Enlarge / Julian Assange in his video press conference on Periscope on March 9.
The WikiLeaks selective dump of internal files from the CIA’s espionage software development organization was accompanied by a press release from Julian Assange that went full-throttle on the dire nature of the CIA’s hacking tools. While the documents themselves provide context that contradicts some of Assange’s hype, there is certainly a major cause for concern that comes along with the press release: Assange claims that the CIA’s tools are being shared “out of control” and may already be in use for nefarious purposes.
In a video statement on Periscope today, Assange asserted that the CIA “lost control of its entire cyber-weapons arsenal. Now, this is a historic act of devastating incompetence to have created such an arsenal and stored it all in one place and not secured it.” Assange repeated the claim that WikiLeaks had stumbled upon the archive “as the result of it being passed around a number of different members of the US intelligence community out of control in unauthorized fashion.”
When WikiLeaks’ Julian Assange released the first wave of documents from what is apparently a recent archive from an internal CIA developer collaboration server, he did a number of things that WikiLeaks hasn’t done in the past. Perhaps in response to some of the criticism leveled against WikiLeaks from others—including NSA whistleblower Edward Snowden—Assange and WikiLeaks largely redacted personal details of CIA employees from the dump.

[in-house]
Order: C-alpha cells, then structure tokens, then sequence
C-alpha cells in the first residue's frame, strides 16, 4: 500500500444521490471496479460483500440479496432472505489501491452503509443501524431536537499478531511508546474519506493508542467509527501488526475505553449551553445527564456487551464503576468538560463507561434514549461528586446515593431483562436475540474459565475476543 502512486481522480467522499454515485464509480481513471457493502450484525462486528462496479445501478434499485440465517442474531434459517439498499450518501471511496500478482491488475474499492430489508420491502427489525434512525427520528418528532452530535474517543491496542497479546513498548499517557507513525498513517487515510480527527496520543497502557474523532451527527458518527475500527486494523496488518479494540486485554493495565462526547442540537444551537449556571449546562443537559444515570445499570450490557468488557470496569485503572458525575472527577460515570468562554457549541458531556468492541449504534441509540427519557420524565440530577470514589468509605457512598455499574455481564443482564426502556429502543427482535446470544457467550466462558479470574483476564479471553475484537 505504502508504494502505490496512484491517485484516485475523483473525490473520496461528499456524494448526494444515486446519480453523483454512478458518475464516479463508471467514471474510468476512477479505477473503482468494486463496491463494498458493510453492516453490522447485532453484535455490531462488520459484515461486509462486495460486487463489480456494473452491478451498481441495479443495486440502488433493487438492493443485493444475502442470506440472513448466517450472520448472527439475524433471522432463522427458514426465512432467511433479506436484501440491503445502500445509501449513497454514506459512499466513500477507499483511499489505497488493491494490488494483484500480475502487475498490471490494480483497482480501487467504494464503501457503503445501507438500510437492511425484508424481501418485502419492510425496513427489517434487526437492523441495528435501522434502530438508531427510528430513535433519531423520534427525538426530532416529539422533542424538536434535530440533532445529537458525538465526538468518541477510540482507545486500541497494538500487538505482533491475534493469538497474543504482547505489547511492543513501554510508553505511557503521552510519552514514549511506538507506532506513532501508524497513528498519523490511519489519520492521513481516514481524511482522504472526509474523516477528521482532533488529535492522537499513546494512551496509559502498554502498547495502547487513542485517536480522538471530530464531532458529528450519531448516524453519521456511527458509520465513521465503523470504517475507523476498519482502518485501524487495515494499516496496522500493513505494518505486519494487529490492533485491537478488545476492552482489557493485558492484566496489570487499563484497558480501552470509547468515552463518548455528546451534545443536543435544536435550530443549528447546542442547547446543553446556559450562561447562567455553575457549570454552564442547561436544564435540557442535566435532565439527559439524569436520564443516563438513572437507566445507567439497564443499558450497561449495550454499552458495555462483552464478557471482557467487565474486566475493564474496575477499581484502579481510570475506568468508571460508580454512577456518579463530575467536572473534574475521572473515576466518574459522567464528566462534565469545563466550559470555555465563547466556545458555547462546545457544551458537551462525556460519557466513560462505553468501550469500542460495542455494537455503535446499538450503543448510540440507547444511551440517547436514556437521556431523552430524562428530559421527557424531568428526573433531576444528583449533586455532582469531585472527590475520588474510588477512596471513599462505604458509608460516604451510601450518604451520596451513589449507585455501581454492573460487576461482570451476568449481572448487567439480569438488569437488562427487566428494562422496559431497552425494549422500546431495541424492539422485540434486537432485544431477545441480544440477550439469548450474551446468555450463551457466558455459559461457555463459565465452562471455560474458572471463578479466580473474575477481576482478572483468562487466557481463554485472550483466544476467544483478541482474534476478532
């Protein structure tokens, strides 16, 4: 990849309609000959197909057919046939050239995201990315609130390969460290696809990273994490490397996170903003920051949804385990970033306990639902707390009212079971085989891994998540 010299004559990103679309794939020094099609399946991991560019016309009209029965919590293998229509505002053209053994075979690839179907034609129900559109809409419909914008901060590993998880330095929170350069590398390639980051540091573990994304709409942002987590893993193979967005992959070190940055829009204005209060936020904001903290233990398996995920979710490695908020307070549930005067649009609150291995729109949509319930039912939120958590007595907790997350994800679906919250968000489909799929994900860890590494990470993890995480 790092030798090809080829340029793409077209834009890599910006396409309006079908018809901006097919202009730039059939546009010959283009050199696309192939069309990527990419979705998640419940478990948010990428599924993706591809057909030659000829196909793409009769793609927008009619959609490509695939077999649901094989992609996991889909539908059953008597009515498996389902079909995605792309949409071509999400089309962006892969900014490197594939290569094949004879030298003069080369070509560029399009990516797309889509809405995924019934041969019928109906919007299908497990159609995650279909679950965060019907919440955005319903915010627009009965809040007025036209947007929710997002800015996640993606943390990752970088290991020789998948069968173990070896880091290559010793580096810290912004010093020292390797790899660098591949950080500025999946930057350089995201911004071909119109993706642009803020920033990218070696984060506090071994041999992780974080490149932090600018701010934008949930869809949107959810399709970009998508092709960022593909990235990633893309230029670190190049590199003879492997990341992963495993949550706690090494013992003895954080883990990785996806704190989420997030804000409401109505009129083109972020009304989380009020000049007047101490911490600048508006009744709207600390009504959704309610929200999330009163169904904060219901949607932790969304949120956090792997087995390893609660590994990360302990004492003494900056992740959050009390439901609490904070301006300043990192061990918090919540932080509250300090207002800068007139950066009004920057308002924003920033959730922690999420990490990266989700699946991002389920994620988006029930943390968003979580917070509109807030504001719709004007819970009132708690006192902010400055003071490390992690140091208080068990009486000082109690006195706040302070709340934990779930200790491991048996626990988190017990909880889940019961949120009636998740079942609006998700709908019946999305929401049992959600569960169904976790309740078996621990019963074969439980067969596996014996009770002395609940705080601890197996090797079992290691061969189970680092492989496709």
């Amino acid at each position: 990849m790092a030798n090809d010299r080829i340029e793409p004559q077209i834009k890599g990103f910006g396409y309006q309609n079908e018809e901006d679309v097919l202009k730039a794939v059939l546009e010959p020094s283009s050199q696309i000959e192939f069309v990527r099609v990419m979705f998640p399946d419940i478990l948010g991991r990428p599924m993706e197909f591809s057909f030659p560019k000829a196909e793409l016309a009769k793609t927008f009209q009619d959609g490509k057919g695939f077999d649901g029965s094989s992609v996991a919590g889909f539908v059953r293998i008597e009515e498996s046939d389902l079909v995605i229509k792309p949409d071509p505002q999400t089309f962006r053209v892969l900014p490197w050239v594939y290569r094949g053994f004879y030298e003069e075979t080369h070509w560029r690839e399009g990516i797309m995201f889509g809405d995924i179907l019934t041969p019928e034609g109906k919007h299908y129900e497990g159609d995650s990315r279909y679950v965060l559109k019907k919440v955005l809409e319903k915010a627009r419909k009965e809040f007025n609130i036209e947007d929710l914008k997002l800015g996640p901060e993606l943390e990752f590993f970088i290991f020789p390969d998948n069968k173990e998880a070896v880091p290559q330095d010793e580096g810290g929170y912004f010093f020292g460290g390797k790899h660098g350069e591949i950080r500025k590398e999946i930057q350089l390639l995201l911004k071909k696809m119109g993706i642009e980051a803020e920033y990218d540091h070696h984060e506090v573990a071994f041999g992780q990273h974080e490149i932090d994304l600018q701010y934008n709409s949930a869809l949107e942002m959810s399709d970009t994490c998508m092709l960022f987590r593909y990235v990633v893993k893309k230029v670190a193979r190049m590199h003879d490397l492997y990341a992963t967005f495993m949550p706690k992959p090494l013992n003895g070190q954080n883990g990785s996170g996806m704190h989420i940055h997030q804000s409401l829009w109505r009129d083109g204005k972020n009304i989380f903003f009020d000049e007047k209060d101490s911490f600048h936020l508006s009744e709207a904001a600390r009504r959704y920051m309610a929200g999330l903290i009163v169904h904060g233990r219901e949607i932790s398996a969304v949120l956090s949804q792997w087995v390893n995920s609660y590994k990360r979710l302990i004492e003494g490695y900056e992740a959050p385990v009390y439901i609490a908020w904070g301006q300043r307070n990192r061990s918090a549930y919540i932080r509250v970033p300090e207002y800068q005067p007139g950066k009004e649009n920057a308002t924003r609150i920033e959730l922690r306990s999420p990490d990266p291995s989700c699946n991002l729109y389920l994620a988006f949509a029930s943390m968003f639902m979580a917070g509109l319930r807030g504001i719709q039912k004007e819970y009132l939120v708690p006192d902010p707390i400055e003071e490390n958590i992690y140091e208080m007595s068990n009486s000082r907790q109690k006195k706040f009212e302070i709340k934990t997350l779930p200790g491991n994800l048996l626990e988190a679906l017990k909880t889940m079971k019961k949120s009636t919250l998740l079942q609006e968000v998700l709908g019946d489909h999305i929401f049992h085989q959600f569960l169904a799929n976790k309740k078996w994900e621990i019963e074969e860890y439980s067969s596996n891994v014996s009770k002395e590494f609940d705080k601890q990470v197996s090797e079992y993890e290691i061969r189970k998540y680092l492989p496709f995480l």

The group also held back the archives of the tools themselves (publishing instead text files with a list of the archives’ contents).

Assange has taken the position that this leak is primarily about protecting computer users around the world from the use of the tools that are part of the leak. He also insinuated WikiLeaks had evidence that the CIA spied on US citizens—or at least had implants on systems with US IP addresses.
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